Home Cosmetic Science Talk Formulating Xanthan Gum with cationic/anionic surfactants

  • Xanthan Gum with cationic/anionic surfactants

    Posted by shahroozr23 on November 1, 2016 at 8:34 pm

    I am trying to make a sulfate free shampoo that is “natural” (I know there is no clear definition for that) but my main issue is getting viscosity. I cannot use PEGs or any carbopol. However I can use guar gums and xanthan gum. My issue is that I have been getting mixed messages about these ingredients and how they work with cationic and anionic surfactants. To my knowledge guar gums do not work well with anionic surfactants and can cause stability issues. If anyone has any experience in this area I would like to hear their take.

    Best,

    shahroozr23 replied 7 years, 3 months ago 8 Members · 8 Replies
  • 8 Replies
  • belassi

    Member
    November 1, 2016 at 9:10 pm

    Best of luck with that. Gums are interesting but in shampoo the sensorials are very poor.

  • johnb

    Member
    November 2, 2016 at 8:49 am

    What detergent will you be using in your “natural” shampoo?

    In my view, gums (as a generality) for thickening shampoos range in acceptability from poor to dreadful.

  • chickenskin

    Member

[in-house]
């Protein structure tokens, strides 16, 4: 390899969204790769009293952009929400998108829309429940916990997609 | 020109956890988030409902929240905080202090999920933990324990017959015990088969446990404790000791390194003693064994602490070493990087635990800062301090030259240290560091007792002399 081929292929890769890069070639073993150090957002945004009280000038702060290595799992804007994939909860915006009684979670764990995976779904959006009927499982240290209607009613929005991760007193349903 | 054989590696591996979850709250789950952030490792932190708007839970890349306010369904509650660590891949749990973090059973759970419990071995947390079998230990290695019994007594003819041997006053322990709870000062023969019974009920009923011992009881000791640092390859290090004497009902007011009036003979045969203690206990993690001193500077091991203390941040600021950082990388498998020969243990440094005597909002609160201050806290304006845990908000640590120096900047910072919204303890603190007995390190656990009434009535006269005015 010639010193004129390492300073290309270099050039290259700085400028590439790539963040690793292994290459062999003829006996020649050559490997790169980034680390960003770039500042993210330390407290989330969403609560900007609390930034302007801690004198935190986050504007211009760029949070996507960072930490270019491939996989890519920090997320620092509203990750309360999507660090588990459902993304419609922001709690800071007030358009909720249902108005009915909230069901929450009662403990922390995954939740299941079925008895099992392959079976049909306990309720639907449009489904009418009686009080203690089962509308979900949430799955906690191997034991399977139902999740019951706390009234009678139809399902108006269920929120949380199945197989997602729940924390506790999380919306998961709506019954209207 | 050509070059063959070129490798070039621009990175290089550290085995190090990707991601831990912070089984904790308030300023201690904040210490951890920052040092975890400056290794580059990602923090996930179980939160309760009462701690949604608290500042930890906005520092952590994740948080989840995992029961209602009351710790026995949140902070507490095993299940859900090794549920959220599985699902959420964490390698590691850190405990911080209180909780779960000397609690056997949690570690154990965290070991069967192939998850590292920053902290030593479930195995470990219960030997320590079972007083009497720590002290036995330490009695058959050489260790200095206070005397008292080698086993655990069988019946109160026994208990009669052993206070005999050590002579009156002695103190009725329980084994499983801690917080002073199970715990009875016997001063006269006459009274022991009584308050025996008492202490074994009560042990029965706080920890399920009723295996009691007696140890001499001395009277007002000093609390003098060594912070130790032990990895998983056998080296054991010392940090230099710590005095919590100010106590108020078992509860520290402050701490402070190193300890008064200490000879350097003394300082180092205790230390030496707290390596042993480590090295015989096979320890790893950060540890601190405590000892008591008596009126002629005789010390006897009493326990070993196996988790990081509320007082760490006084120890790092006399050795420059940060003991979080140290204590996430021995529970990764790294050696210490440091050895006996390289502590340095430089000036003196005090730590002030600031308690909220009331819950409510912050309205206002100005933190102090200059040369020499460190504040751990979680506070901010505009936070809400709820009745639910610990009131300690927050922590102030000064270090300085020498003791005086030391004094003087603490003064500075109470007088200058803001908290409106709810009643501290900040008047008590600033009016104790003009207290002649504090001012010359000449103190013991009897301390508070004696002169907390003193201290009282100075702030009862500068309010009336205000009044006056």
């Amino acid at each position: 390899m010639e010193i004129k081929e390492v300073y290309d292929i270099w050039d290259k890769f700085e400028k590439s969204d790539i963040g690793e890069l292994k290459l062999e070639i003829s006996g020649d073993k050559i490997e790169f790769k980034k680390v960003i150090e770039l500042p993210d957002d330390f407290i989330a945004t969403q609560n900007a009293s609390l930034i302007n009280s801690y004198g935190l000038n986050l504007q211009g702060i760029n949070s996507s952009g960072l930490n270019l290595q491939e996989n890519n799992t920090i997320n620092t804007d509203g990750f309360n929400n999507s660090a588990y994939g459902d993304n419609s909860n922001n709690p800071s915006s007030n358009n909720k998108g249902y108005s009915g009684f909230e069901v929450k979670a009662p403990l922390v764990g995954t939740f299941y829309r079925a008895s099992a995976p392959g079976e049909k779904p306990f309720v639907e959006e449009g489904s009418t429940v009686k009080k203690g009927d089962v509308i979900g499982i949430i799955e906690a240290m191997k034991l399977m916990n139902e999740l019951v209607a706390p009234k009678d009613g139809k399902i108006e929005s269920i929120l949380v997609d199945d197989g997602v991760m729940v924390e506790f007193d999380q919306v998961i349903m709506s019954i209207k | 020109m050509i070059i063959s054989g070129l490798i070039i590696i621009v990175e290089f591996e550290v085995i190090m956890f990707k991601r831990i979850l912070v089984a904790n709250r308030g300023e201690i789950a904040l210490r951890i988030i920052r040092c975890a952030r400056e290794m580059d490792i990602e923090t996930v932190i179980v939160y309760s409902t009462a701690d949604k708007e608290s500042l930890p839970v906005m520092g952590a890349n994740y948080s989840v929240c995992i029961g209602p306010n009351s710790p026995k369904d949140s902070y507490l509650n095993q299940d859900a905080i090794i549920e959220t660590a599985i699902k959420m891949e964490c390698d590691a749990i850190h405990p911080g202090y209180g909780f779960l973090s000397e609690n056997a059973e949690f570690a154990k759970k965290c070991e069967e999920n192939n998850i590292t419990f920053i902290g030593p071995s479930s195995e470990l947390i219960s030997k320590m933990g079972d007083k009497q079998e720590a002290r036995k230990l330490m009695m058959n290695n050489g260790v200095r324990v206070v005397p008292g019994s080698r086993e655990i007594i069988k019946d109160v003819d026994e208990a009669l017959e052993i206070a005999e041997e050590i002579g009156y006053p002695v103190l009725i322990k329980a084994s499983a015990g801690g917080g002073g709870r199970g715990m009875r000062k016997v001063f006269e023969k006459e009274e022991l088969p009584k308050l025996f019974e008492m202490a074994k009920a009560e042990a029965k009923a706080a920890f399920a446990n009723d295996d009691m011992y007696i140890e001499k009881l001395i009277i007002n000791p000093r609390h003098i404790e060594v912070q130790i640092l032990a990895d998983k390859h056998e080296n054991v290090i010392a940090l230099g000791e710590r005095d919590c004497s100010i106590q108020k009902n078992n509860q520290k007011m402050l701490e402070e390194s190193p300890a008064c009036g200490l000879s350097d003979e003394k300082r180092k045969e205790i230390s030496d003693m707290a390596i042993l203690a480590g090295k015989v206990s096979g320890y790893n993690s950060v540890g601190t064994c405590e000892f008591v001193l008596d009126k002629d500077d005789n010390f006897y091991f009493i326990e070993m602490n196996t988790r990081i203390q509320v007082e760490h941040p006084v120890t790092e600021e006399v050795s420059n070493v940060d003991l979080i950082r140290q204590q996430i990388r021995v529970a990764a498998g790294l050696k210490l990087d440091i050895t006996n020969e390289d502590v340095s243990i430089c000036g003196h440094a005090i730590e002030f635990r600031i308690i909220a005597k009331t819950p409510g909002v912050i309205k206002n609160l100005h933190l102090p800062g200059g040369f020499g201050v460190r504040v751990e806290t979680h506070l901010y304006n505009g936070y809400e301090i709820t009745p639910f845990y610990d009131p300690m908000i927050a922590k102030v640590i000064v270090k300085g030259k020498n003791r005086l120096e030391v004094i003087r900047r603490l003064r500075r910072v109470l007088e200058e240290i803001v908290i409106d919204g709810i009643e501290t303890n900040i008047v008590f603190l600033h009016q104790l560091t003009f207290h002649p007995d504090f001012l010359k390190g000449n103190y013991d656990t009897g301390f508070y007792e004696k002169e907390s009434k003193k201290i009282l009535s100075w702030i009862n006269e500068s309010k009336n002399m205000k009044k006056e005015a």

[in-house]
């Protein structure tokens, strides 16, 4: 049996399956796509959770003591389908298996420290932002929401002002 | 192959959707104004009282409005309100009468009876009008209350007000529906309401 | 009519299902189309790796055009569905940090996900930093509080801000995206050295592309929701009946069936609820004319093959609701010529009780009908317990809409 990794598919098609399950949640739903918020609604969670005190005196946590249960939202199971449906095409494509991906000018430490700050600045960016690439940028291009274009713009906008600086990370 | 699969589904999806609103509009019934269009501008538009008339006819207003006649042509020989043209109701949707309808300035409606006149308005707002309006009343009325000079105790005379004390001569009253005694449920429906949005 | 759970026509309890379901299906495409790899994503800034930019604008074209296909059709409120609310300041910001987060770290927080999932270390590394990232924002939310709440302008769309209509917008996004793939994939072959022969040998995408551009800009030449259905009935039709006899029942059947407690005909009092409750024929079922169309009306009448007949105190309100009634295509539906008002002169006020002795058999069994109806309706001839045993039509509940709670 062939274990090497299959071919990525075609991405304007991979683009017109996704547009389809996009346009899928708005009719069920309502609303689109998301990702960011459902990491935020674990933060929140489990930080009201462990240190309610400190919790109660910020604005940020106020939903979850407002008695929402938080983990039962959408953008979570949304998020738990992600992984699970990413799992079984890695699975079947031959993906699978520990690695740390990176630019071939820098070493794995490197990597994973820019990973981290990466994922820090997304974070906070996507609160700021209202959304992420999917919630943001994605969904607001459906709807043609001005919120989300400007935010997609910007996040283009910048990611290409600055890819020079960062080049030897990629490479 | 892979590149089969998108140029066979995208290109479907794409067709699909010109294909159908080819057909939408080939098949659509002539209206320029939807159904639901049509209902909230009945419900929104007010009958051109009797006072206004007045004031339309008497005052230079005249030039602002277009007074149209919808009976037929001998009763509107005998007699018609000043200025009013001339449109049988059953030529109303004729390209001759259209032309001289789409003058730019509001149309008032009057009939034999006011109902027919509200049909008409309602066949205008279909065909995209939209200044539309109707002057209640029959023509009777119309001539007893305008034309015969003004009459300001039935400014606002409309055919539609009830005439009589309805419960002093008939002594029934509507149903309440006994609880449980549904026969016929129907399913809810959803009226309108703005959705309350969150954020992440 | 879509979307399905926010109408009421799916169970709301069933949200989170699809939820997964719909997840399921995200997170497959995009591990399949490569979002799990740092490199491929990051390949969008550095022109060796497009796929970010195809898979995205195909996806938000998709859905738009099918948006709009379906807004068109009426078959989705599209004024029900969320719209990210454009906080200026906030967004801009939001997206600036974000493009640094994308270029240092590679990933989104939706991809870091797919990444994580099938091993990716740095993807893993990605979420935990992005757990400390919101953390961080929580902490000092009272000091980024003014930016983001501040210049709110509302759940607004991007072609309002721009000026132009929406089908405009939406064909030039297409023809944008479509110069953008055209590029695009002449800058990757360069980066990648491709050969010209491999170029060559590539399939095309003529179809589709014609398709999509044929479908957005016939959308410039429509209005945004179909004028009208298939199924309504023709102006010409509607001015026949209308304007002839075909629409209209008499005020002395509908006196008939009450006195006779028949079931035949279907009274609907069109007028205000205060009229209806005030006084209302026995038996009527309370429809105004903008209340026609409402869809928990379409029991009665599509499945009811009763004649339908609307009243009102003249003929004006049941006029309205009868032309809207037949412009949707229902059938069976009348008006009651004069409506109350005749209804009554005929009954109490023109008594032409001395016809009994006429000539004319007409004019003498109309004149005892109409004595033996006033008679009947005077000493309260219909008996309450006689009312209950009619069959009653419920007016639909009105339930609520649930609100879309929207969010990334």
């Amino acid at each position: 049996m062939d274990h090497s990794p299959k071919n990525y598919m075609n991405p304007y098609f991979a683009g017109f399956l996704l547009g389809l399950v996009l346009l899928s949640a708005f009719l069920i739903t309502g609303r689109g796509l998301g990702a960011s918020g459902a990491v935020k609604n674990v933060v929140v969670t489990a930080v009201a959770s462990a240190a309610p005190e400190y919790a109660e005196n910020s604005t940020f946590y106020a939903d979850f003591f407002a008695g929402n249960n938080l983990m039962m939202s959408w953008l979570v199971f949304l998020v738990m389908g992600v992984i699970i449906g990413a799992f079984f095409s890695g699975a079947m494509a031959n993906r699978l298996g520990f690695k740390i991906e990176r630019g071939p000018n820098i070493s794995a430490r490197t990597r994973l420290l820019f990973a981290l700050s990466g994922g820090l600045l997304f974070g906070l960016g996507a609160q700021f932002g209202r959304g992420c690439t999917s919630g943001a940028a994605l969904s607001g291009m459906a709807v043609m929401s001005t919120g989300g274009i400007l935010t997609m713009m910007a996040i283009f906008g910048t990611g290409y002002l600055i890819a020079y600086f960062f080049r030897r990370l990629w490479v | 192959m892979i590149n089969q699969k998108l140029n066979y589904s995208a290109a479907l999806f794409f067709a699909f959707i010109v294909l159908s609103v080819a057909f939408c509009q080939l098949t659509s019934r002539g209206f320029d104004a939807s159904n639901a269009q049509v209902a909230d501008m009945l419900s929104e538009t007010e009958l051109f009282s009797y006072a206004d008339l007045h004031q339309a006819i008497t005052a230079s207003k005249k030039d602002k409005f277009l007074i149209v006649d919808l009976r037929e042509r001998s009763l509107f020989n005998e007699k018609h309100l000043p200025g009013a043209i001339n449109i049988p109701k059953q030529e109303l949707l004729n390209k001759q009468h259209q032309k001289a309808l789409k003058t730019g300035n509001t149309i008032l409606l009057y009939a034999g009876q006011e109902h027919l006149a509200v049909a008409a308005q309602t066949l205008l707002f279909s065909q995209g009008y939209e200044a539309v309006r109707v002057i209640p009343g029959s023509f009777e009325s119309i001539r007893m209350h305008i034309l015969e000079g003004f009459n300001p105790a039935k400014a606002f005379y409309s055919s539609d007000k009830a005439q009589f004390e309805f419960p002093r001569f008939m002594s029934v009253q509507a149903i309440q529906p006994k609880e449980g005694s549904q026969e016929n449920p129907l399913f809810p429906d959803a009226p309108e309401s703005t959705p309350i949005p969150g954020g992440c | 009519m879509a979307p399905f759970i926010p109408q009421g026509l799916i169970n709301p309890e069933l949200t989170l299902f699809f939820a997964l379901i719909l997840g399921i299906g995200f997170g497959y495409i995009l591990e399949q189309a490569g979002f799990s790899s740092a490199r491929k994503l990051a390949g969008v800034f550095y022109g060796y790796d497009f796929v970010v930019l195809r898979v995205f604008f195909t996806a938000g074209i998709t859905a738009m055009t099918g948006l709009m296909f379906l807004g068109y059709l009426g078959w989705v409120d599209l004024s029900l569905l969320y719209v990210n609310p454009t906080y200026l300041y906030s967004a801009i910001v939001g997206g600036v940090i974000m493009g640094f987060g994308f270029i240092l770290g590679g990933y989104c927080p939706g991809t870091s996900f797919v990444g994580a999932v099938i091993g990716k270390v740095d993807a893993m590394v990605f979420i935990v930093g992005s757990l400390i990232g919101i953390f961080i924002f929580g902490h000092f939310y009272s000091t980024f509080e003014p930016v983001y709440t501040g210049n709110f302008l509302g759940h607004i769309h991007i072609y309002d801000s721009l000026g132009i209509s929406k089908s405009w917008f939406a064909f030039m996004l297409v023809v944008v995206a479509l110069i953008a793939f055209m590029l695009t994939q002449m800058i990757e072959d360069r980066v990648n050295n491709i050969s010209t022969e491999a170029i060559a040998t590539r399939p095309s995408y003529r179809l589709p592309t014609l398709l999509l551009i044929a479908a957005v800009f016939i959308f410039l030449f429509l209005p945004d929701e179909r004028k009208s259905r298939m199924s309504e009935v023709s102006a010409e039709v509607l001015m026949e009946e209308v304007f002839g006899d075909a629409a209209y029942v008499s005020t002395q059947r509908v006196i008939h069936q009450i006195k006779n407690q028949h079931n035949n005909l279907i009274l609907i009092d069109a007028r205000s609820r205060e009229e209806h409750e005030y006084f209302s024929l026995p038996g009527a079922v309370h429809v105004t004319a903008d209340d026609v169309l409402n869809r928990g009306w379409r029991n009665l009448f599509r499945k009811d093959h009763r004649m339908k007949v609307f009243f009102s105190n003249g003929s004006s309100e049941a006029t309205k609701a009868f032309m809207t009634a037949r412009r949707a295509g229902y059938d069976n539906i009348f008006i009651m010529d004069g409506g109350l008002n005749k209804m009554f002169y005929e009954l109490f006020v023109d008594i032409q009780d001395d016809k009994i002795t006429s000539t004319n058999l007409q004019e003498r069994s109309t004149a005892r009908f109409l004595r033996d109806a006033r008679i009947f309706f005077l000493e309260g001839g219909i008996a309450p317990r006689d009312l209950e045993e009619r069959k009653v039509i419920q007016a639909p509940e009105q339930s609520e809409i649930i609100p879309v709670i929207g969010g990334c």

November 4, 2016 at 4:42 am

    look up natrosol.  its a pretty good thickner!

  • zivba

    Member
    November 7, 2016 at 6:13 am

    Use Lauryl Lactyl Lactate to increase viscosity.

    STEPAN MILD L3.

    In a system with ABC, Sarcosinate, Taurate, Cetyl Glucoside and all the other mild surfectants- you can thicken the formulation with 1-3% of the L3.

    Belassi is right, the sensorial effect of the gums won’t get you anywhere.

  • crisbaysauli

    Member
    November 7, 2016 at 11:38 am

    Or if you want a clear system, you might be interested in HEC (cellulose)

  • thebrain

    Member
    November 7, 2016 at 5:06 pm

    While I was working on an “natural” APG shampoo formulation, I experimented with a whole bunch of gum and cellulose thickeners. I wasn’t very impressed with most of them, but sclerotium gum wasn’t bad. The downside is price-it’s not cheap. In the end, I abandoned “natural” in favor of super mild sulfate free synthetics that could be thickened with plain old salt.

  • markbroussard

    Member
    November 7, 2016 at 8:21 pm

    In addition to Sclerotium Gum, you might also try Carrageenan.

  • shahroozr23

    Member
    November 11, 2016 at 12:05 am

    Hi Everyone,

    Thank you for your responses. I am using a wide variety of surfactants. 

    I have used for example the Norfox WFM Blend, and Stepan Mild LSB. these blends could not thicken with either xanthan gum or HEC.

    The best blend was the one I came up with:

    Sodium Lauryl Sulfoacetate
    Cocamidopropyl Betaine
    Alpha Step PC-48

    The mixture gives good viscosity on its own but when I add my preservative it kills viscosity. (The preservative is Phenoxy and EHG).

    Another thing that kills it is high oil content (1%).

    @ZivBA, I am going to try Stepan Mild L3 in my formulation.

    Let me know if you guys need more info or if you have any other suggestions.

Log in to reply.